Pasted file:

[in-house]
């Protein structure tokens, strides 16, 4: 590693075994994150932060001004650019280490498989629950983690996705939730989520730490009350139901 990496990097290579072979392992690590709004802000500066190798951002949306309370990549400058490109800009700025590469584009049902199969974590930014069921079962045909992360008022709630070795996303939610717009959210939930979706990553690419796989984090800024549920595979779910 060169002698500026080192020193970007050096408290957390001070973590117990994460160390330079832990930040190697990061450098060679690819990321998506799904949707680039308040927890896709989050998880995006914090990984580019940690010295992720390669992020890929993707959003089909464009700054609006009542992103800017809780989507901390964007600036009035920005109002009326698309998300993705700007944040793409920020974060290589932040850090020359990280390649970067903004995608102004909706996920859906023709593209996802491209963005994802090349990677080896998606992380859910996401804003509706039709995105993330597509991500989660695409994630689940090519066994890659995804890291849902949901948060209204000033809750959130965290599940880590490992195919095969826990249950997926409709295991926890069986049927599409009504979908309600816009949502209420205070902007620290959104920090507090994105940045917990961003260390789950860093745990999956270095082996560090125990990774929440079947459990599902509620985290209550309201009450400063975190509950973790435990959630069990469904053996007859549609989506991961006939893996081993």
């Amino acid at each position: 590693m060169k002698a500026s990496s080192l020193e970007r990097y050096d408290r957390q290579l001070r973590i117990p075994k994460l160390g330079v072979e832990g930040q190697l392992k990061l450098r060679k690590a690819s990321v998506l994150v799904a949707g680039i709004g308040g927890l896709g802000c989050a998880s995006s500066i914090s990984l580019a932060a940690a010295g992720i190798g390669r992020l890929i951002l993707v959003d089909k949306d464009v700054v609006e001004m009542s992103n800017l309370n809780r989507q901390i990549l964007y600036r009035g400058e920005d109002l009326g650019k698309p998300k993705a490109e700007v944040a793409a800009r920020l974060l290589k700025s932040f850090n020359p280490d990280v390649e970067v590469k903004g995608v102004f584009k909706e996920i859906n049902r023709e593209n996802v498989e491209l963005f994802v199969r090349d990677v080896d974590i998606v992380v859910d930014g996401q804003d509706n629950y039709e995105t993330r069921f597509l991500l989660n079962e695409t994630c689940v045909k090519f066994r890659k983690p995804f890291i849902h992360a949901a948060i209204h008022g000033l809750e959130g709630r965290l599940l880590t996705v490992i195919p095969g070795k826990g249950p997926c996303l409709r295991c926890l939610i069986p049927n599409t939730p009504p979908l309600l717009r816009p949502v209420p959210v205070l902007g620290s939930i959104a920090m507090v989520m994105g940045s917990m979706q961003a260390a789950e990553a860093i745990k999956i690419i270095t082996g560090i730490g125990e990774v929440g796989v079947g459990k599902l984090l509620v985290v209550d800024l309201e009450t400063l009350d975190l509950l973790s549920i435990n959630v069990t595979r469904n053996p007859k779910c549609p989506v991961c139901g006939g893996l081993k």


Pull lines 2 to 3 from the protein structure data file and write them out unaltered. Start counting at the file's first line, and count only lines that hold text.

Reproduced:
């Protein structure tokens, strides 16, 4: 590693075994994150932060001004650019280490498989629950983690996705939730989520730490009350139901 990496990097290579072979392992690590709004802000500066190798951002949306309370990549400058490109800009700025590469584009049902199969974590930014069921079962045909992360008022709630070795996303939610717009959210939930979706990553690419796989984090800024549920595979779910 060169002698500026080192020193970007050096408290957390001070973590117990994460160390330079832990930040190697990061450098060679690819990321998506799904949707680039308040927890896709989050998880995006914090990984580019940690010295992720390669992020890929993707959003089909464009700054609006009542992103800017809780989507901390964007600036009035920005109002009326698309998300993705700007944040793409920020974060290589932040850090020359990280390649970067903004995608102004909706996920859906023709593209996802491209963005994802090349990677080896998606992380859910996401804003509706039709995105993330597509991500989660695409994630689940090519066994890659995804890291849902949901948060209204000033809750959130965290599940880590490992195919095969826990249950997926409709295991926890069986049927599409009504979908309600816009949502209420205070902007620290959104920090507090994105940045917990961003260390789950860093745990999956270095082996560090125990990774929440079947459990599902509620985290209550309201009450400063975190509950973790435990959630069990469904053996007859549609989506991961006939893996081993």
């Amino acid at each position: 590693m060169k002698a500026s990496s080192l020193e970007r990097y050096d408290r957390q290579l001070r973590i117990p075994k994460l160390g330079v072979e832990g930040q190697l392992k990061l450098r060679k690590a690819s990321v998506l994150v799904a949707g680039i709004g308040g927890l896709g802000c989050a998880s995006s500066i914090s990984l580019a932060a940690a010295g992720i190798g390669r992020l890929i951002l993707v959003d089909k949306d464009v700054v609006e001004m009542s992103n800017l309370n809780r989507q901390i990549l964007y600036r009035g400058e920005d109002l009326g650019k698309p998300k993705a490109e700007v944040a793409a800009r920020l974060l290589k700025s932040f850090n020359p280490d990280v390649e970067v590469k903004g995608v102004f584009k909706e996920i859906n049902r023709e593209n996802v498989e491209l963005f994802v199969r090349d990677v080896d974590i998606v992380v859910d930014g996401q804003d509706n629950y039709e995105t993330r069921f597509l991500l989660n079962e695409t994630c689940v045909k090519f066994r890659k983690p995804f890291i849902h992360a949901a948060i209204h008022g000033l809750e959130g709630r965290l599940l880590t996705v490992i195919p095969g070795k826990g249950p997926c996303l409709r295991c926890l939610i069986p049927n599409t939730p009504p979908l309600l717009r816009p949502v209420p959210v205070l902007g620290s939930i959104a920090m507090v989520m994105g940045s917990m979706q961003a260390a789950e990553a860093i745990k999956i690419i270095t082996g560090i730490g125990e990774v929440g796989v079947g459990k599902l984090l509620v985290v209550d800024l309201e009450t400063l009350d975190l509950l973790s549920i435990n959630v069990t595979r469904n053996p007859k779910c549609p989506v991961c139901g006939g893996l081993k």